Personal Blog

What To Do When a Friend Loses a Parent

Six months ago my dad passed away (it still takes my breath away to say that). Before this, I didn’t have much experience with death. My dad’s best friend passed away when I was in college and both of my grandfathers passed away shortly after college; and these obviously affected me, but nothing prepared me for my dad’s. I want to write about dealing with the grief of losing a parent along with having a toddler but I’m still not ready to do that (I promise, I will, though).

Instead, I’m going to talk about what I learned. I learned that some of your friends will be extremely supportive, and others unfortunately won’t. My dad’s death was fairly sudden but we did have some lead up time to it and in that time (and the time following) I really learned what friends I could count on. I had several friends who offered to watch Ryan (and did) so that I could be at the hospital; I had other friends who ordered or dropped off food for us to eat; and I had friends who would check in every day to make sure I was doing okay. And yes, I had friends who did all of this…and even more! I also, unfortunately, had some friends who did not even mention the passing to me. I was later told this was because “they didn’t know how to handle the death of a friend’s parent”.

I’m not going to lie to you, it’s very hard to understand before you have personally gone through it, so I can’t completely fault them for not knowing what to do. Now that I have gone through it, though, let me help you support your friends if and when they go through the same. 


Here are the 5 things I would suggest you do if a friend loses a parent:

1. Say Something (even if it’s not perfect)

Shortly after my dad died I was reading It’s Okay to Laugh (Crying is Cool Too) by Nora McInerney. In it she talks about the stupid things people said to her after her husband died. A lot of the things were awkward and some were even funny but after hearing it all she concluded, “It’s okay for us to stumble for words when we’re faced with death and sickness and grief; it’s okay for stupid and awkward ones to slip out where we’d hoped sweet and comforting ones would have appeared. You may be the person who says the wrong thing, but that’s better than being the one who says nothing at all.” (McInerney, 232).

This really hit me. I never know what to say at funerals or if someone is going through something hard and, likewise I honestly don’t know what I wanted them to say to me. But I wanted them to SAY SOMETHING. I had a few people say things to me that weren’t the most articulate or even helpful, but I appreciated that much more than the silence. Acknowledgement can go a long way so just remember that when someone you know is going through something hard.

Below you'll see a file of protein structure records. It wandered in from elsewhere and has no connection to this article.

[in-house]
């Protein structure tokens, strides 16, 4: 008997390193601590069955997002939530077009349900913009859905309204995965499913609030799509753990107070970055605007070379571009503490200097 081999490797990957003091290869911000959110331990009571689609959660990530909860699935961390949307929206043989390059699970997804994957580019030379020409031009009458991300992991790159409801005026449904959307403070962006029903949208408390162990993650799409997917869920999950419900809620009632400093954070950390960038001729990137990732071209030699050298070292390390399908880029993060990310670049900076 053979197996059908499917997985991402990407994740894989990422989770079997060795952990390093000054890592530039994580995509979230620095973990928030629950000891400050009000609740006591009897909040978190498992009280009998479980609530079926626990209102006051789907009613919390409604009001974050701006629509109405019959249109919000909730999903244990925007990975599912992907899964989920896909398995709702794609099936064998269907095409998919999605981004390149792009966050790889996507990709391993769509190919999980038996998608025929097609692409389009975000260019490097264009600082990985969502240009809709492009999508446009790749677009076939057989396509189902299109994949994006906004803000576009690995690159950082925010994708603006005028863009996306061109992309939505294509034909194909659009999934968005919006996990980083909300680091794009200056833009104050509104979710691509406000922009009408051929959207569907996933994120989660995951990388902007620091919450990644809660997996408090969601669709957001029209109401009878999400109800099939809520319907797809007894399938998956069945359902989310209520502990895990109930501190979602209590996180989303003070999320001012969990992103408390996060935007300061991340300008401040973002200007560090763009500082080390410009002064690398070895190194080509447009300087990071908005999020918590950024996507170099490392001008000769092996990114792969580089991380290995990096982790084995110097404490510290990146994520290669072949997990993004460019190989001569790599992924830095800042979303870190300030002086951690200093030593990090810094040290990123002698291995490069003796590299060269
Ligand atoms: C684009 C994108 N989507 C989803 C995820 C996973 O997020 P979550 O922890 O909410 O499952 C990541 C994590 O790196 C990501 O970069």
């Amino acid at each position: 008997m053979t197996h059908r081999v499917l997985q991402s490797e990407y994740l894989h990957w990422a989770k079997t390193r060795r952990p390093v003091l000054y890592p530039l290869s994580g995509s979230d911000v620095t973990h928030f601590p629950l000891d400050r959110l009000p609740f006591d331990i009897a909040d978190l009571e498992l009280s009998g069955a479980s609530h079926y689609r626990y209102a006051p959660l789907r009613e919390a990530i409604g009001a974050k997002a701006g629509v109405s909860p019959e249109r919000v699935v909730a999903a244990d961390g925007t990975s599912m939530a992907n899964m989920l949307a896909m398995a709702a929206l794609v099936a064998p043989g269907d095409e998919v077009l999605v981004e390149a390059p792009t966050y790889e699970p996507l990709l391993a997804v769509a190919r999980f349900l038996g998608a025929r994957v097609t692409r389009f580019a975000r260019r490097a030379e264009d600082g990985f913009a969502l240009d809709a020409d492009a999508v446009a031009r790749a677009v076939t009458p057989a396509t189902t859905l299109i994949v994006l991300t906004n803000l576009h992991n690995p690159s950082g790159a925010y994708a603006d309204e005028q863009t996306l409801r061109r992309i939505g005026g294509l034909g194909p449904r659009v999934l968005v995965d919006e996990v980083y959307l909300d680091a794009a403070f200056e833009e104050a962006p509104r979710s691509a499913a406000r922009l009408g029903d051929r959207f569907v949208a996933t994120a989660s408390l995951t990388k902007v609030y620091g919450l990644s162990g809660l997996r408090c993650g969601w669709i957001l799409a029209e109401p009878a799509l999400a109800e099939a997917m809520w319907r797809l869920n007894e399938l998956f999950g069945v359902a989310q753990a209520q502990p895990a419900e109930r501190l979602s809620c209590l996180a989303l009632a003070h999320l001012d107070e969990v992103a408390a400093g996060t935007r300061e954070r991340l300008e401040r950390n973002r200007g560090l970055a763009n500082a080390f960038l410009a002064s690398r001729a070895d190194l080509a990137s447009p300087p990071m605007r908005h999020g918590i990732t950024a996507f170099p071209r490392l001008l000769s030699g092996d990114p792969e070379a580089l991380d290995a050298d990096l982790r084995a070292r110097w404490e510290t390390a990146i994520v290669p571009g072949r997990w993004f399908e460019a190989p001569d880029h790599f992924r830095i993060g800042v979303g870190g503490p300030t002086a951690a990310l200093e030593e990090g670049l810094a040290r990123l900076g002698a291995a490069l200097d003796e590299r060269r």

2. Offer to Help (in a specific way)

After my dad died everyone said “let me know what I can do to help”. I so appreciated that but to be honest with you I rarely cashed in the favor. I could barely think straight so I had a hard time coming up with ways that people could help me (even though I probably could have used their help). What really helped was when someone said something specific like, “I’m going to call during lunch so you’re not alone with your thoughts”, or “lets go for a walk and talk about it” or “I’m going to drop off dinner in a few minutes, I’ll just leave it on the porch so you don’t have to host company”. Thinking of specific things you can do for the person is so much more helpful when they are in the heat of grief. 

3. Send Something (if you can’t help)

Obviously not all of my friends live around us or were able to help directly because of their schedules. Many that couldn’t specifically help, though, sent something instead. Whether it was a meal from a local restaurant, a gift card to a meal delivery service, or just a donation to the charity we belong to, it all really meant something to us!

4. Show Up (if you’re able to)

Whenever I saw a friend show up at the funeral I would cry. That doesn’t sound good, but I promise you it was. Just having a support system the day of the viewing and/or funeral was essential to me making it through it (even if those friends were crying just as hard as I was!). So make sure you show up if you’re able to, you never know how much your friend is depending on that!

5. Check In After the Funeral (and even 6 months later)

Dealing with the death of a parent is hard, there is honestly no sugar- coating it. Once the funeral is over, it’s out of the minds of many, but definitely not out of the family’s. It’s not something I want to talk about all of the time but just having friends check in once in a while makes me feel better. Especially on the days that it’s obviously tough, like birthdays and anniversaries; I had several friends check in on me on Father’s Day and it really made the day easier. I know we’re all busy with our own stuff, but really try to think about your friend and check in occasionally. You never know when they’re having a rough day!


Seems easy enough, right? Let me know what helped you through the death of a loved one, I’m sure there are things I missed.

One comment

  1. Great article! Great Advice… Your dad would be so proud of you and how you are handling everything.. When someone passes friends and family mean everything, a text, a call, a visit.. It means so much to the person grieving.. And yes it takes time to grieve but you learn to move forward with the help of your memories.. and also friends and family help ease some of your grief. Good advice Erin!

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